Surgical sutures are medical devices used to hold body tissues together after an injury or surgery. There are various types of surgical sutures and they are classified based on a number of factors such as absorbability, origin and structure of the surgical suture.
Sometimes, “sutures” are used interchangeably with “stitches”, however, it is important to note that “suture” is the name for the actual medical device used to hold body tissues together whereas “stich” refers to the act and the techniques used by the surgeon to close the wound.
Read More: How to Suture
Types of Surgical Sutures
There are various types of surgical sutures and they can be classified based on different parameters.
Based on Absorbability
All sutures are classified as either absorbable or non-absorbable depending on whether the body will naturally degrade and absorb the suture material over time.
- Absorbable Sutures
This refers to surgical sutures that are broken down by the body by various biological processes including hydrolysis and enzymatic degradation and as such does not need to be removed at a later time. The process of degradation depends on the material and range from ten days to eight weeks.
Absorbable sutures are mostly used to suture internal body tissues.
Examples of Absorbable sutures are: Catgut, Polydioxanone (PDS), Polyglactin (Vicryl) and Polyglycolic acid.
- Non-absorbable Sutures
Non-absorbable sutures, as the name implies are surgical sutures that cannot be absorbed by the body as such needs to be removed at a later time. Sometimes, they are left in situ permanently. Non-absorbable sutures are used either on skin wound closure, where the sutures can be removed after a few weeks, or in stressful internal environments where absorbable sutures will not suffice
Examples of non-absorbable sutures include: Silk, Nylon, Polyester, Polypropylene. Also, Stainless steel wires are commonly used in orthopedic surgery and for sternal closure in cardiac surgery.
Based on Origin
Surgical sutures can also be classified based on the origin of the raw material into natural and synthetic.
- Natural Sutures
These are sourced from natural fibers made from biological materials. They are less frequently used, as they tend to provoke a greater tissue reaction.
Examples of natural surgical sutures are catgut suture and silk.
- Synthetic Sutures
These are sutures manufactured from chemical synthesis. They tend to be more predictable than the natural sutures, particularly in their loss of tensile strength and absorption.
Examples of Synthetic sutures include Nylon, Polyester, PDS, etc.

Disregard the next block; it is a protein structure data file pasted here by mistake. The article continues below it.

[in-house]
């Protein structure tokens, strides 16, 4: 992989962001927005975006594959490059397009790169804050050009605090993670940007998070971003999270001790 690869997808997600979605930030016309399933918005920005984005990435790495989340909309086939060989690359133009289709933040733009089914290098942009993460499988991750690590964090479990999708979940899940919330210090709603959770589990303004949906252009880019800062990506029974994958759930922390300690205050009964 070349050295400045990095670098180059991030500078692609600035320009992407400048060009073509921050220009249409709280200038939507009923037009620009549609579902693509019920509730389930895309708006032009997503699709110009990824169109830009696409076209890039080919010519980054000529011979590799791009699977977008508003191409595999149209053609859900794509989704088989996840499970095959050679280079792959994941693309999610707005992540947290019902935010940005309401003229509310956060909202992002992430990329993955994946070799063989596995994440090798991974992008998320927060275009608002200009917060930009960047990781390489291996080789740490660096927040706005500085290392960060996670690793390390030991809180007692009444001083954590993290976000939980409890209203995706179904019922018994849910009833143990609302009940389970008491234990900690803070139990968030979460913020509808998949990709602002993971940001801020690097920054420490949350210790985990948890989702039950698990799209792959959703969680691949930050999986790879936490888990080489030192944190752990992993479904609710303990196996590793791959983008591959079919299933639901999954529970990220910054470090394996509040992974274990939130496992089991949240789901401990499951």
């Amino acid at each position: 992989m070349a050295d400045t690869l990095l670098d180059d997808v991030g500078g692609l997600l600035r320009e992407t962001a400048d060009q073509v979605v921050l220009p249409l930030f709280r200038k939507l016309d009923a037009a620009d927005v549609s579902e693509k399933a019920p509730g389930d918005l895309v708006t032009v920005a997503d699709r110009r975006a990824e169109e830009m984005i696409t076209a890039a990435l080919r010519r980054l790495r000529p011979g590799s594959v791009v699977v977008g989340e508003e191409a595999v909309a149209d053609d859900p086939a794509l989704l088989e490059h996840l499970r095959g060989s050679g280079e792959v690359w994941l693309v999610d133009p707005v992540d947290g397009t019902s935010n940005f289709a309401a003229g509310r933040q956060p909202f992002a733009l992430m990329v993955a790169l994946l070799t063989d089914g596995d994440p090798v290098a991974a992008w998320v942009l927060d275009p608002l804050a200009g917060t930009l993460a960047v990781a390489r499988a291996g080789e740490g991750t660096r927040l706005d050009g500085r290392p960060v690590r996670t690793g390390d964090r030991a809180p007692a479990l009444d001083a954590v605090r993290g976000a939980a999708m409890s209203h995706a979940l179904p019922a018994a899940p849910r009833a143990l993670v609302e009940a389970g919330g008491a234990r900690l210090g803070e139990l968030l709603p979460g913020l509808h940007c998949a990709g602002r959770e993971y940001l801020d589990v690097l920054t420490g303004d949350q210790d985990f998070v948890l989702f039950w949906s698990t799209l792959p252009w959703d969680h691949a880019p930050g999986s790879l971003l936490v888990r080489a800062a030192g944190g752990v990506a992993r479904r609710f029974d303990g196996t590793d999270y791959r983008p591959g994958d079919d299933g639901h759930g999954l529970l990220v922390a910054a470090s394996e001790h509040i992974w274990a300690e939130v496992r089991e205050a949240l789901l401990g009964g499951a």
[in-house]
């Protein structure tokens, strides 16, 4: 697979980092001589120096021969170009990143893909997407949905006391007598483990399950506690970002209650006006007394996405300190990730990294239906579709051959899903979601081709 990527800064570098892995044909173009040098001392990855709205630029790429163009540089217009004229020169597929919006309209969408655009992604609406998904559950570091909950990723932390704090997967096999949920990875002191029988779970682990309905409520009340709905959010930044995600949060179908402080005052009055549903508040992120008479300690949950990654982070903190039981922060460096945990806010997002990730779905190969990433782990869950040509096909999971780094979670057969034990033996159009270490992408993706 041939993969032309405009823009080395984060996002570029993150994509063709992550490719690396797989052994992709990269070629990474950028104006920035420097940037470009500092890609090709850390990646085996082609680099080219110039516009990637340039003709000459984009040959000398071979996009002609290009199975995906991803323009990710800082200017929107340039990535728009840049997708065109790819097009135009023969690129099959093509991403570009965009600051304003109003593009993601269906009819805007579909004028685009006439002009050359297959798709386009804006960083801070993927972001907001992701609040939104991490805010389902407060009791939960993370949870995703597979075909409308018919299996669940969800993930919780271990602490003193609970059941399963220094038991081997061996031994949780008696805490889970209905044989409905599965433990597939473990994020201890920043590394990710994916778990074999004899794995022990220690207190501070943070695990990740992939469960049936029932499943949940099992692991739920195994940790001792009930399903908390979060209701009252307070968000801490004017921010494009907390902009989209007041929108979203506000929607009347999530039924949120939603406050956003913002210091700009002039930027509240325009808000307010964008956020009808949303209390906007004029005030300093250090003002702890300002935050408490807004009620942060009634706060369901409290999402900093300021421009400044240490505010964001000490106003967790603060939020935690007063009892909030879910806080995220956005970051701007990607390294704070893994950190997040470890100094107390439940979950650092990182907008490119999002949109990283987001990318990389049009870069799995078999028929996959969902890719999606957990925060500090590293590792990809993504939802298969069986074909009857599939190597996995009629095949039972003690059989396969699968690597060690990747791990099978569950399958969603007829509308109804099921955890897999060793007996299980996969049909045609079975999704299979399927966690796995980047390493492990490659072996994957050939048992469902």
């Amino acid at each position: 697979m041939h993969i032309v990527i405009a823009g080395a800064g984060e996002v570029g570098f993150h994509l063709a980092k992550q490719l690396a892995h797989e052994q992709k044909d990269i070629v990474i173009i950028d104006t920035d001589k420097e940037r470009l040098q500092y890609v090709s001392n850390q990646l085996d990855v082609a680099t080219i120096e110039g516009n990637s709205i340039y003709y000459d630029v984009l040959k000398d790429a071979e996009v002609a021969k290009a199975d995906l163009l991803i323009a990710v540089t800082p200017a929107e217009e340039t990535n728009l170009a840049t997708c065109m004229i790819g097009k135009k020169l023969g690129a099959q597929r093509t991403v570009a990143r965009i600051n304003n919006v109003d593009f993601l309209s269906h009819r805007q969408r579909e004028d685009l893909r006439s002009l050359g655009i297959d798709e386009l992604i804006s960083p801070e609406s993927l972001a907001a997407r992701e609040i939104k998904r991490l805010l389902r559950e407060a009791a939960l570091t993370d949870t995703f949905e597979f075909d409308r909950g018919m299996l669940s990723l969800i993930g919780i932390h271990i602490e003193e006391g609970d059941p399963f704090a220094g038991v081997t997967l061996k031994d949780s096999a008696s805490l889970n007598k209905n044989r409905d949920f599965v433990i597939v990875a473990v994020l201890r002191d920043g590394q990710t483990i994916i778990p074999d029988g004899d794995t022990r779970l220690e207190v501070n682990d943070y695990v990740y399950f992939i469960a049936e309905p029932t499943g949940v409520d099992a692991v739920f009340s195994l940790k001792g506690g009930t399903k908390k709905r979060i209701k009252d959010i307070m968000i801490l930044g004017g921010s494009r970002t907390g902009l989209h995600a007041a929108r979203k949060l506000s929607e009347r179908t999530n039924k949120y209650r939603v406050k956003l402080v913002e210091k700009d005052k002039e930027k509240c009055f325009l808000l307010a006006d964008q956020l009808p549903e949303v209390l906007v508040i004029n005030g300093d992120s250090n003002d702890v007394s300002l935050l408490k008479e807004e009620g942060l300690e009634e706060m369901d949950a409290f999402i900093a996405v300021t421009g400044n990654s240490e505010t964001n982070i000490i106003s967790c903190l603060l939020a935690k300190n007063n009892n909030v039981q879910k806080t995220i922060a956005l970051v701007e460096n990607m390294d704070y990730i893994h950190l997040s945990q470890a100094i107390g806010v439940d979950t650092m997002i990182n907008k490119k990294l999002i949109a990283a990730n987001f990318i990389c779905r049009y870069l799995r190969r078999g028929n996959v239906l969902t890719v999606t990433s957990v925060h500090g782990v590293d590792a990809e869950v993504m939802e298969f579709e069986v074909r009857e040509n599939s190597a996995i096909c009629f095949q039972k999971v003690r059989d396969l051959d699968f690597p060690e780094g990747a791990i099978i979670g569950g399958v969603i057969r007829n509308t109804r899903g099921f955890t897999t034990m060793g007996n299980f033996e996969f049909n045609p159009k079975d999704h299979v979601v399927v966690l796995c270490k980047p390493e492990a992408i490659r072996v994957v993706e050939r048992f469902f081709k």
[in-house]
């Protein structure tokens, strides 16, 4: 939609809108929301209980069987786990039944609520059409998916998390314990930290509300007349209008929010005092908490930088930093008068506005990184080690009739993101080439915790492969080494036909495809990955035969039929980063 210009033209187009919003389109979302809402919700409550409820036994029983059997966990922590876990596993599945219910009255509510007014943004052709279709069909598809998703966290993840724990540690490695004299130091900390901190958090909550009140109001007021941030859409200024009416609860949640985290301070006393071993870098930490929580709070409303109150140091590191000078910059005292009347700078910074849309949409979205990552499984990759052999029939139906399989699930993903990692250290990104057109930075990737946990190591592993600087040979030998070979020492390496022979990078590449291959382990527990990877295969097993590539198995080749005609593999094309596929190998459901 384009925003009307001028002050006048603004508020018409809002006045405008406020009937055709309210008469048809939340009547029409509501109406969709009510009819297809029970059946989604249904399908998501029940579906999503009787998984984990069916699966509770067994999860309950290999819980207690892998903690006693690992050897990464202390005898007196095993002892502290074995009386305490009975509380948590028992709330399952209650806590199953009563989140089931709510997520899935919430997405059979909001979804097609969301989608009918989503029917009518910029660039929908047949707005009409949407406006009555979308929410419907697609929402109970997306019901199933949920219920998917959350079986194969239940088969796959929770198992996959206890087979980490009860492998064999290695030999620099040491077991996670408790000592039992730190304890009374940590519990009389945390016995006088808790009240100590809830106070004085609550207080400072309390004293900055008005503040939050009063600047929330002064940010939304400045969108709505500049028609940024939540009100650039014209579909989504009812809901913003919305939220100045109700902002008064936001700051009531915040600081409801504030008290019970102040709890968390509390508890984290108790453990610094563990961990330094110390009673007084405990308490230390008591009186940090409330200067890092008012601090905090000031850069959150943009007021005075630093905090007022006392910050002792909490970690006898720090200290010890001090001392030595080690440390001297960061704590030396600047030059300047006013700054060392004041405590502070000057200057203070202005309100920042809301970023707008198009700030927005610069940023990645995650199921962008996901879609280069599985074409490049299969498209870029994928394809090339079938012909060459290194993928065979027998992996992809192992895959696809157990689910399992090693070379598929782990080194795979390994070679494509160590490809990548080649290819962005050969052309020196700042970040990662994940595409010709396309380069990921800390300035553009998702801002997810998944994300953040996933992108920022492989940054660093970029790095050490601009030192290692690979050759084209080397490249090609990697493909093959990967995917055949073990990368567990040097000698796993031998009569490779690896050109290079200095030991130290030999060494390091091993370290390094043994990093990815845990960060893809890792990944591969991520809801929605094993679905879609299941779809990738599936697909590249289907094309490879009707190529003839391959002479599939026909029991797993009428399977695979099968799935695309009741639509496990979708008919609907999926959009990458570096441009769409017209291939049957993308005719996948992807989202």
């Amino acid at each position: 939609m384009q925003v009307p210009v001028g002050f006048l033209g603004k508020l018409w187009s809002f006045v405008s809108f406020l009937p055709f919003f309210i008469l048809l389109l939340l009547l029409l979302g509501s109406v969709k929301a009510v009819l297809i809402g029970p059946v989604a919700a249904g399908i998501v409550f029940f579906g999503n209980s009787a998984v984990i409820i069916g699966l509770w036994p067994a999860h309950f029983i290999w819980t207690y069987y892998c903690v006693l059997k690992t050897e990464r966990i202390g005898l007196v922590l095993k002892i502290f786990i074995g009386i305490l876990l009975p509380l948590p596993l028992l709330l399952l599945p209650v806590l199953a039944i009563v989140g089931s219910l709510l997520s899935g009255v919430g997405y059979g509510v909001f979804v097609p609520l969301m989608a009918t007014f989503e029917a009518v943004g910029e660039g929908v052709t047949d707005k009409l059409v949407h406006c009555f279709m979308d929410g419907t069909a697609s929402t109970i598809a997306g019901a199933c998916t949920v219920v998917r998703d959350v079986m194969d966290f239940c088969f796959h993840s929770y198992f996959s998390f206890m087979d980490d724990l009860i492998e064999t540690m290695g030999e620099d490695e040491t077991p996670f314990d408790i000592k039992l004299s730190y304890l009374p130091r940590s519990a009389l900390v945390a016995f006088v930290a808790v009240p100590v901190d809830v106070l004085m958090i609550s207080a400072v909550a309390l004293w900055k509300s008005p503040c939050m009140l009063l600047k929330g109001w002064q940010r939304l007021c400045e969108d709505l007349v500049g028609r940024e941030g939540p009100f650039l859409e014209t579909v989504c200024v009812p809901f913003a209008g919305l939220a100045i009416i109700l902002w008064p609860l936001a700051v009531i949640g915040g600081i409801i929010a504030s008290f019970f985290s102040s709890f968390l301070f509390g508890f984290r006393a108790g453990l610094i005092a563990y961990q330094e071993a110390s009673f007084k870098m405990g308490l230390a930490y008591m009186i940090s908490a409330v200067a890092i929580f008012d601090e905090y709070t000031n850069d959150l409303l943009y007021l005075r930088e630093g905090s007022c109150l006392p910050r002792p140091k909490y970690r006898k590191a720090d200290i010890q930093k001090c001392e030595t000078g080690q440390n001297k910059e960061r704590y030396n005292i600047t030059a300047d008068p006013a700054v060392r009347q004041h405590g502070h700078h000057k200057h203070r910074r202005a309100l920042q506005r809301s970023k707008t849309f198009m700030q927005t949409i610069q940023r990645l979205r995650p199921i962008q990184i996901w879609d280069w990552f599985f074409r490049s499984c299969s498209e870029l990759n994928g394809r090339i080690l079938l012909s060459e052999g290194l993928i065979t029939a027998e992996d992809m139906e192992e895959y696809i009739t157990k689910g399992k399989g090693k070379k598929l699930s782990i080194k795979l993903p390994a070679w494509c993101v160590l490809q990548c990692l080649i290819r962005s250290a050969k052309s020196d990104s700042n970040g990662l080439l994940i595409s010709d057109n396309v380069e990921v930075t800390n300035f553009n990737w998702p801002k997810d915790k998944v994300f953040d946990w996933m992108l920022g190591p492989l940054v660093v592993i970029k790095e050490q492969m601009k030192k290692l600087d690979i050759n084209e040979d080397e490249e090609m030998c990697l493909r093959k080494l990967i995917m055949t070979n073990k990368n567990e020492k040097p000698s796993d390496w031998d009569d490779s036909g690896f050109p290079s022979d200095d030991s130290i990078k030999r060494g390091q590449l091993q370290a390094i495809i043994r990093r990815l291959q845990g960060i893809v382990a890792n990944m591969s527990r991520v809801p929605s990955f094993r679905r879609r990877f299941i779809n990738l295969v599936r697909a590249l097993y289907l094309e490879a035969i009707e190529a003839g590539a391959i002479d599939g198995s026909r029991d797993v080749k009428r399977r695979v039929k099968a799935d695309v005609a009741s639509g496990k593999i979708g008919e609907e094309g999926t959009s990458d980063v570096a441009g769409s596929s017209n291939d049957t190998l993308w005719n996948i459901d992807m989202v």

Based on Structure
Surgical sutures can also be classified based on the structure of the material.
- Monofilament Sutures
Monofilament suture material is made of a single strand; this structure is relatively more resistant to harboring microorganisms. It also exhibits less resistance to passage through tissue than multifilament suture does. However, great care must be taken in handling and tying a monofilament suture, because crushing or crimping of the suture can nick or weaken it and lead to undesirable and premature suture failure.
Example of monofilament sutures are Nylon, Prolene, Polydioxanone (PDS).
- Multifilament Sutures
Multifilament suture material is composed of several filaments twisted or braided together. It generally has greater tensile strength and better pliability and flexibility than monofilament suture material, and it handles and ties well
Example of multifilamnet sutures are silk, vicryl, polyglycolic acid (PGA).
Based on Size
The tensile strength and handling properties are affected by the thickness of the suture thread. Suture materials are therefore manufactured in a variety of sizes.
Suture sizes are defined by the United States Pharmacopeia (U.S.P.). Sutures were originally manufactured ranging in size from #1 to #6, with #1 being the smallest. A #4 suture would be roughly the diameter of a tennis racquet string. The manufacturing techniques, derived at the beginning from the production of musical strings, did not allow thinner diameters. As the procedures improved, #0 was added to the suture diameters, and later, thinner and thinner threads were manufactured, which were identified as #00 (#2-0 or #2/0) to #000000 (#6-0 or #6/0).
Modern sutures range from #5 (heavy braided suture for orthopedics) to #11-0 (fine monofilament suture for ophthalmics). Atraumatic needles are manufactured in all shapes for most sizes. The actual diameter of thread for a given U.S.P. size differs depending on the suture material class.